Nanne further suggested having players test out all positions, not only to find out how the player will respond but also because it gives them a better appreciation of situations and where they should be on the ice.
Nanne asked parents to respect their children’s willingness and ability to play the game. He said players need to be able to play and grow without any undue pressure.
Nanne said he had none of that growing up. His mother didn’t see him play until he was 18 years old. His father saw him as a midget and in an Ontario Championship game before he came to play as a Minnesota Gopher.
His father only saw him six times in college, and his mother never saw him live in an NHL game. She only saw him on television.
Things are different now. Nanne said he watched his children play and now that he has grandkids and is retired he doesn’t miss a game of theirs, either.
“But the players don’t need you yelling from the stands,” he said.
One time while playing in Canada, Nanne’s mother and father saw him flip a guy over his back and the opponent’s skate cut Nanne.
“My father got up to come down, and my mother asked him what he was doing,” Nanne recalled. “‘I’m going to check on Louie,’ he said.
“‘You’re no doctor,’” she said to him and told him to sit down. That was the end of the that.
Despite Nanne’s knowledge of the game, he said he always tried not to put any undue pressure on his children or his grandchildren.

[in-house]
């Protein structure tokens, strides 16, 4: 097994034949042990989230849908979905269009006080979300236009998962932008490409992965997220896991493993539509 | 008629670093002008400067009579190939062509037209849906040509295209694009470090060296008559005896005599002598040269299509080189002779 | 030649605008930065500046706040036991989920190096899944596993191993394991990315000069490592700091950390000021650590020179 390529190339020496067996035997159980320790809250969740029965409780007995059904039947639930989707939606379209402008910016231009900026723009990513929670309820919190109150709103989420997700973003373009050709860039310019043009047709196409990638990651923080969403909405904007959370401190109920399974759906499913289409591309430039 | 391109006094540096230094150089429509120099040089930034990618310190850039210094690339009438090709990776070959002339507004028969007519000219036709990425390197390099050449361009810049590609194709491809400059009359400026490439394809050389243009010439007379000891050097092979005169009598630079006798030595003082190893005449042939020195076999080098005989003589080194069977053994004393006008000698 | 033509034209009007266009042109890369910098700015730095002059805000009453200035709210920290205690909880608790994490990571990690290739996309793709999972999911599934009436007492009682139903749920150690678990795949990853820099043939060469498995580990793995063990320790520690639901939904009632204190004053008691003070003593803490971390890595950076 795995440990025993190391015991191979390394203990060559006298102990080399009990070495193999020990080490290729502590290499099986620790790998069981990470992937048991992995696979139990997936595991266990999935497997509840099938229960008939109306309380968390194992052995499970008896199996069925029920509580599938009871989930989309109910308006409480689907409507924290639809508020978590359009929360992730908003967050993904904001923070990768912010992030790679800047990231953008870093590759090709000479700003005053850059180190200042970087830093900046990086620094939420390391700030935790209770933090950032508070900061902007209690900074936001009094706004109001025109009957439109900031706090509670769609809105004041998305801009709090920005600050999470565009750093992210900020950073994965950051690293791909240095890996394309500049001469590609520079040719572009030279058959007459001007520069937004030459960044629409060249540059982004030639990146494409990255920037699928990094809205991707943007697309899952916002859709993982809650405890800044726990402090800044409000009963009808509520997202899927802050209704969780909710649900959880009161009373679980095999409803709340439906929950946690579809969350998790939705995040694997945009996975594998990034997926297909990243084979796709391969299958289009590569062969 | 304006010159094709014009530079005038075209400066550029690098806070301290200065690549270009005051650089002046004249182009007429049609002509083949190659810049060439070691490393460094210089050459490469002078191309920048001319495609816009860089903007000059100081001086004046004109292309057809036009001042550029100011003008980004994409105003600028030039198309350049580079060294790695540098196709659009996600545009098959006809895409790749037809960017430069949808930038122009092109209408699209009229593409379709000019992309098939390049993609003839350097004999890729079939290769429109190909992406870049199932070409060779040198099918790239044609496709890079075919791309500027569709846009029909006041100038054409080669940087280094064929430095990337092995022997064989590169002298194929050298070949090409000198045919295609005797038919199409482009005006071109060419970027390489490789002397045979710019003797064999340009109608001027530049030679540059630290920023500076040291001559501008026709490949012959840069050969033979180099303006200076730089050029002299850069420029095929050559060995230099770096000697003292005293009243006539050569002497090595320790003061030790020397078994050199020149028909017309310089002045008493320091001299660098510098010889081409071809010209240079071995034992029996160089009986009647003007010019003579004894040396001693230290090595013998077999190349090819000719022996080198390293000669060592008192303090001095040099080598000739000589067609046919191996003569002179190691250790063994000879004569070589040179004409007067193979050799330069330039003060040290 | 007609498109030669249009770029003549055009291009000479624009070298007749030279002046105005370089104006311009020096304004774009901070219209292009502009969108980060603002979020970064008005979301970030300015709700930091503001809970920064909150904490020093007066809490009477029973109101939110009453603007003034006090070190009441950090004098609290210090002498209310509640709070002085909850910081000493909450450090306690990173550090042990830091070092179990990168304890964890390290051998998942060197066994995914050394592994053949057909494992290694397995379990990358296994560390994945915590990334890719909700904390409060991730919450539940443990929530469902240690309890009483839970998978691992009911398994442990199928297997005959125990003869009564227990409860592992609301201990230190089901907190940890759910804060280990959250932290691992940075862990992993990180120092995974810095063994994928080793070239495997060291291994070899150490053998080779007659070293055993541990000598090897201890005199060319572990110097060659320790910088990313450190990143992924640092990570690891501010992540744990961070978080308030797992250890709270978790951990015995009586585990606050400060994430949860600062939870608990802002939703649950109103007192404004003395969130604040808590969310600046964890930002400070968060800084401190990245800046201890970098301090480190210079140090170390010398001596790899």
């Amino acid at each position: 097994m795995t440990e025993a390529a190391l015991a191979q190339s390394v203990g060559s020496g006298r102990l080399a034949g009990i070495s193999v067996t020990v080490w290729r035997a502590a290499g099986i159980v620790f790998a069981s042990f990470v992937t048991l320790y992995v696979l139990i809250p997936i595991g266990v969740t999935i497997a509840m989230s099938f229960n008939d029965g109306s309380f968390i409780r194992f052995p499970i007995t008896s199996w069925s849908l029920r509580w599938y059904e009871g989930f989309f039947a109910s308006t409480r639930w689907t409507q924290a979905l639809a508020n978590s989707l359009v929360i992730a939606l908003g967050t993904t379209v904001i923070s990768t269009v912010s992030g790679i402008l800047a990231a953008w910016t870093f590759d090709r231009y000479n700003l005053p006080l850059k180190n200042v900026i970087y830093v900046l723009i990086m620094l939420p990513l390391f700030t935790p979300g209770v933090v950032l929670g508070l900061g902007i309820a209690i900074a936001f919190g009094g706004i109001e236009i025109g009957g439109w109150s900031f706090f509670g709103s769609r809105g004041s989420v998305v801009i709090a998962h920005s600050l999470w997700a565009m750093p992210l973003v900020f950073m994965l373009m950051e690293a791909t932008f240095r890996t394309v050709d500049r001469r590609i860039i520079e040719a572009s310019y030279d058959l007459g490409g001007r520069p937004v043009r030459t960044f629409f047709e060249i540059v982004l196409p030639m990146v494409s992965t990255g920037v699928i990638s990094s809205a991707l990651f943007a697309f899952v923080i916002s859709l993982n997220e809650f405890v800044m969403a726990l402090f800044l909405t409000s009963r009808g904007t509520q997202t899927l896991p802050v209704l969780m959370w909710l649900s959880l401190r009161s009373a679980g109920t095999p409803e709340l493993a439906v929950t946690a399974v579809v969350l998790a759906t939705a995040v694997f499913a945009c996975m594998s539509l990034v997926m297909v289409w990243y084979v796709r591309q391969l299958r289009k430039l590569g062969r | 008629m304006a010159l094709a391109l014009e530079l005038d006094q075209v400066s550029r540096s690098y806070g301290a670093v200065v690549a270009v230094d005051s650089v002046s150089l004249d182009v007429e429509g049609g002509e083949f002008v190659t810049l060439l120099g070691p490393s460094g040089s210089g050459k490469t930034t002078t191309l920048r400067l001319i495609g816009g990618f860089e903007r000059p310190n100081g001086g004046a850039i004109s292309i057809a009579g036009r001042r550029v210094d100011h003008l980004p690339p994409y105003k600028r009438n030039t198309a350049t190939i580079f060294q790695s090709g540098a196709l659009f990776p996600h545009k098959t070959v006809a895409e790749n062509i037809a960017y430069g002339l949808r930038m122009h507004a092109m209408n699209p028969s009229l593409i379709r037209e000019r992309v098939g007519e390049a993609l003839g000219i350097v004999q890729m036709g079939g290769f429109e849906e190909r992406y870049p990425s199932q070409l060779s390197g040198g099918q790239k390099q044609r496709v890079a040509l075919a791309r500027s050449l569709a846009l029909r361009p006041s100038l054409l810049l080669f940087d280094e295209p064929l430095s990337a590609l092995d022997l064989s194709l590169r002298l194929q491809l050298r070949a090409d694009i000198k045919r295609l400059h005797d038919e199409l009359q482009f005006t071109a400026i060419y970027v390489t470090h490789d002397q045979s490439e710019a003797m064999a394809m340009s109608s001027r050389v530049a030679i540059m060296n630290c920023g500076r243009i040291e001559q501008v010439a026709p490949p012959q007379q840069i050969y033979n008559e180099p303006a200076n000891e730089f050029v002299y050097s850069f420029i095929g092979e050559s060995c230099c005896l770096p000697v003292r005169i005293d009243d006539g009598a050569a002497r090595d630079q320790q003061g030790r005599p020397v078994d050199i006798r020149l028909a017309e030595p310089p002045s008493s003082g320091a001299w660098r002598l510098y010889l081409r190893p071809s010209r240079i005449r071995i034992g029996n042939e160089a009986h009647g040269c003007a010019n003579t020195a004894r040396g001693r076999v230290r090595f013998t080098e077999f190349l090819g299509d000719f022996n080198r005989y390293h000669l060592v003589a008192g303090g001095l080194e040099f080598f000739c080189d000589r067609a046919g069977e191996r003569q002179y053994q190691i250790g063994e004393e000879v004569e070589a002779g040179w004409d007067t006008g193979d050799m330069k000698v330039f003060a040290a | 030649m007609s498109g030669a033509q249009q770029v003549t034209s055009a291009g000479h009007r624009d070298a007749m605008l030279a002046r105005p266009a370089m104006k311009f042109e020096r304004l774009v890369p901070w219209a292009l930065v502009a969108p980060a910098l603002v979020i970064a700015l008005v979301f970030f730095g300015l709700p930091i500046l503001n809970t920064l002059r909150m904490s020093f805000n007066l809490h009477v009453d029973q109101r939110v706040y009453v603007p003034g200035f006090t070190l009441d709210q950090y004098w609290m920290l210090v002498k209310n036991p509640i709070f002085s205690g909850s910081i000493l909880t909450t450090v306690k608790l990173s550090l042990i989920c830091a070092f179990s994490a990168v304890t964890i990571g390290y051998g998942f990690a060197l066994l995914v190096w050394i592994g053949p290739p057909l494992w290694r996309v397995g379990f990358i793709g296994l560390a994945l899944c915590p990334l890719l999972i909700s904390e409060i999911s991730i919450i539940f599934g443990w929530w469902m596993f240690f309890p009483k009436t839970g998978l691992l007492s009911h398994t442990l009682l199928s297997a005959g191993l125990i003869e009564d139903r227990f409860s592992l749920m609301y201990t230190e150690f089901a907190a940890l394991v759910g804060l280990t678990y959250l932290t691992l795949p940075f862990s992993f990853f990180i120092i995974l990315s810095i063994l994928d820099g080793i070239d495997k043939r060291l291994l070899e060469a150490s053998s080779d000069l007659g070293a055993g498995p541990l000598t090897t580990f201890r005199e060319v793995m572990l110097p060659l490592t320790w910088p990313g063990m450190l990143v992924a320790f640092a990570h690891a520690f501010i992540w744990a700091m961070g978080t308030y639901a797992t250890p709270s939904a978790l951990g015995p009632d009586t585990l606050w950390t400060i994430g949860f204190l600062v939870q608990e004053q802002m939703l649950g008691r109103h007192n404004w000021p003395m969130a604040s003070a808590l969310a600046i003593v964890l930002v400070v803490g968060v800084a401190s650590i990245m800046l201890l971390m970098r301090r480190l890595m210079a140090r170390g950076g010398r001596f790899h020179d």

“Remember to tell them what they do right, as well as what they do wrong,” he said. “Give them the opportunity to grow without pressure of them having to be better. Let them reach the level they’re going to reach.”
Nanne suggested keeping dreams in check, too.
“We all dream of making it big and being successful,” he said. “But let’s face it, only a (small) fraction will be (a professional hockey player).”
Nanne had a lot to say to the kids in the room. He talked about the importance of respecting the game, players, coaches and parents. He asked students to recognize that although they as athletes get put on a pedestal, it’s important to remember the real heroes in life.
“They’re the one’s sitting across the dinner table from you at night,” he said. “They
have done everything to give you this opportunity to play.
“They’re the only two people to take you to the games, get up with you, struggle with you, pay for trips and pay for equipment.”
Nanne said the importance of respecting the game itself came into greater focus this year with the tragic accident that paralyzed Jack Jablonski.
“We have to remember how important it is to check properly,” he said.
He compared it to his transition from Canadian hockey to American college hockey. In Canada, players could check all over the ice. But here at the U of M in the 1960s, checking was only allowed from the red line back into the defensive zone.